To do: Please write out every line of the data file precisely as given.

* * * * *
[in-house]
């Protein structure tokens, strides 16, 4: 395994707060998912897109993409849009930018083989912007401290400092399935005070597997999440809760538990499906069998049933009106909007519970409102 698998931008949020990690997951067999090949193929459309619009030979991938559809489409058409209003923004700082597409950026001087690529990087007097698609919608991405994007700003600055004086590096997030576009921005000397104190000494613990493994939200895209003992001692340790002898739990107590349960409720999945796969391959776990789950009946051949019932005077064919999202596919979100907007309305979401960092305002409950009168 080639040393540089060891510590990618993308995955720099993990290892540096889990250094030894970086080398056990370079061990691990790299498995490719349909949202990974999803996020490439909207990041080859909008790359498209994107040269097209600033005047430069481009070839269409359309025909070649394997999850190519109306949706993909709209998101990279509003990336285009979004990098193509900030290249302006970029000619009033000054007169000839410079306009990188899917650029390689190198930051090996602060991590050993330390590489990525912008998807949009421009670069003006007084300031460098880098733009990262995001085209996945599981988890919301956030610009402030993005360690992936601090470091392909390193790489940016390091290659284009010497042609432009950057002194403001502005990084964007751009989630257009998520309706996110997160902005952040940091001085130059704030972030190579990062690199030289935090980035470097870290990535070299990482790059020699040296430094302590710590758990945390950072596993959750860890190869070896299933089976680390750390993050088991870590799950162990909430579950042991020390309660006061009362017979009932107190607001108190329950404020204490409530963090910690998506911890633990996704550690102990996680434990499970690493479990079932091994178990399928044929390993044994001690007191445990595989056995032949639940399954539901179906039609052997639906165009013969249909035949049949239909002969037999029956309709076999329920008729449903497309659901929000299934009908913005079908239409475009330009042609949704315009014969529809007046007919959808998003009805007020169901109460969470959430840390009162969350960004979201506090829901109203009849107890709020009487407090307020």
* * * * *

[in-house]
């Protein structure tokens, strides 16, 4: 395994707060998912897109993409849009930018083989912007401290400092399935005070597997999440809760538990499906069998049933009106909007519970409102 698998931008949020990690997951067999090949193929459309619009030979991938559809489409058409209003923004700082597409950026001087690529990087007097698609919608991405994007700003600055004086590096997030576009921005000397104190000494613990493994939200895209003992001692340790002898739990107590349960409720999945796969391959776990789950009946051949019932005077064919999202596919979100907007309305979401960092305002409950009168 080639040393540089060891510590990618993308995955720099993990290892540096889990250094030894970086080398056990370079061990691990790299498995490719349909949202990974999803996020490439909207990041080859909008790359498209994107040269097209600033005047430069481009070839269409359309025909070649394997999850190519109306949706993909709209998101990279509003990336285009979004990098193509900030290249302006970029000619009033000054007169000839410079306009990188899917650029390689190198930051090996602060991590050993330390590489990525912008998807949009421009670069003006007084300031460098880098733009990262995001085209996945599981988890919301956030610009402030993005360690992936601090470091392909390193790489940016390091290659284009010497042609432009950057002194403001502005990084964007751009989630257009998520309706996110997160902005952040940091001085130059704030972030190579990062690199030289935090980035470097870290990535070299990482790059020699040296430094302590710590758990945390950072596993959750860890190869070896299933089976680390750390993050088991870590799950162990909430579950042991020390309660006061009362017979009932107190607001108190329950404020204490409530963090910690998506911890633990996704550690102990996680434990499970690493479990079932091994178990399928044929390993044994001690007191445990595989056995032949639940399954539901179906039609052997639906165009013969249909035949049949239909002969037999029956309709076999329920008729449903497309659901929000299934009908913005079908239409475009330009042609949704315009014969529809007046007919959808998003009805007020169901109460969470959430840390009162969350960004979201506090829901109203009849107890709020009487407090307020």